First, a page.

It’s important to keep track of your dark data and revisit it on a regular basis. This will help you stay up to date on what’s going on with your dark data and ensure that you’re getting the most out of it.

3. Don’t risk violating privacy laws.

Dark data can contain sensitive information, so it’s essential to be careful when handling it. If you’re not careful, you could violate privacy laws and end up in hot water.

To avoid this, make sure you understand the privacy laws that apply to your data. And take steps to protect the data, such as encrypting it or restricting access to it. Doing research ahead of time will save you a lot of headaches later on.

4. Don’t let dark data become a liability.

Dark data can be a liability if it’s not managed properly. For example, if dark data contains sensitive information, it could be a liability if it’s leaked. Similarly, with so many hybrid workers today, if you don’t manage dark data correctly, it could be a liability if an employee accesses it from a personal device.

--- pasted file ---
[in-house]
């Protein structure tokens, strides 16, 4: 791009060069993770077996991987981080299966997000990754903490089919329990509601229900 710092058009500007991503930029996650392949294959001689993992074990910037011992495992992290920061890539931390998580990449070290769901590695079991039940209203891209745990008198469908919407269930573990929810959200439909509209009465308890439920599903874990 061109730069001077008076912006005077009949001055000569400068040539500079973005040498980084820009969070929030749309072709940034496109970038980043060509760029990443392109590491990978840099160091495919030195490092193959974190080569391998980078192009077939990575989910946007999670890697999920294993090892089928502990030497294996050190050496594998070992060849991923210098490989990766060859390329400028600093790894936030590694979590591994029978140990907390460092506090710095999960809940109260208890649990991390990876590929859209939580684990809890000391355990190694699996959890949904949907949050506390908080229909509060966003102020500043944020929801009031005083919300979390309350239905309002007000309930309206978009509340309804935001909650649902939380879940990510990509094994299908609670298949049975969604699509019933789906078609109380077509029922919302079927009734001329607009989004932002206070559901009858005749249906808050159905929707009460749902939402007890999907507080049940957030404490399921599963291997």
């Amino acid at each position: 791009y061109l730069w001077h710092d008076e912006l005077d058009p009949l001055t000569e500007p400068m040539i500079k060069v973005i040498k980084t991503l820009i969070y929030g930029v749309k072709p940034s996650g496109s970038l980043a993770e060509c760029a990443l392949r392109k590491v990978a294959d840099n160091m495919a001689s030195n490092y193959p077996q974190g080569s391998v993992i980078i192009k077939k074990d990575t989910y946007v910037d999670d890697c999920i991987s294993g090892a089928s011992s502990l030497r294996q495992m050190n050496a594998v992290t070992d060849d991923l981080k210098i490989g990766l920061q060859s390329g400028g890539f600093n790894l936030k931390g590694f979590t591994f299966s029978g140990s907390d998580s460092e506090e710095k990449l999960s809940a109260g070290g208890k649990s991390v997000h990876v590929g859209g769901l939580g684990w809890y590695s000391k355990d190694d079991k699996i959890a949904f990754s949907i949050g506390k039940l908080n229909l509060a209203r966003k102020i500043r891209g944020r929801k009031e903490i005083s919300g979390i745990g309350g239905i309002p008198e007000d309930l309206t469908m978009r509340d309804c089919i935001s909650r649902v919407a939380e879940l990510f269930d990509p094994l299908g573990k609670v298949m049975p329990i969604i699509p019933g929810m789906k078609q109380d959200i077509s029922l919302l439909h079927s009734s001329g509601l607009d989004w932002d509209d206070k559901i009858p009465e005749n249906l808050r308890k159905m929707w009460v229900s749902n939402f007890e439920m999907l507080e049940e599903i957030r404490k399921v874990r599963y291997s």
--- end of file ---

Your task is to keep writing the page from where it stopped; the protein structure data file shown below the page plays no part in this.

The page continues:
Make sure you have a plan for managing and securing your dark data. And make sure you keep your dark data secure. A proper data governance plan will help you do this.

5. Don’t make decisions without data.

Take the time to analyze your data and make informed decisions. Making decisions based on gut feelings is a recipe for disaster. But if you take the time to understand your data, you can make better decisions that will help you achieve your goals. Plus, you can avoid potential pitfalls that could trip you up.


Use dark data wisely

Dark data is a valuable asset, but only if it’s managed properly. Businesses that learn how to navigate dark data can use it to their advantage. But businesses that don’t manage dark data properly can end up in hot water.

So if you’re dealing with dark data, make sure you follow the do’s and avoid the don’ts. Doing so will help you get the most out of your dark data and avoid costly mistakes.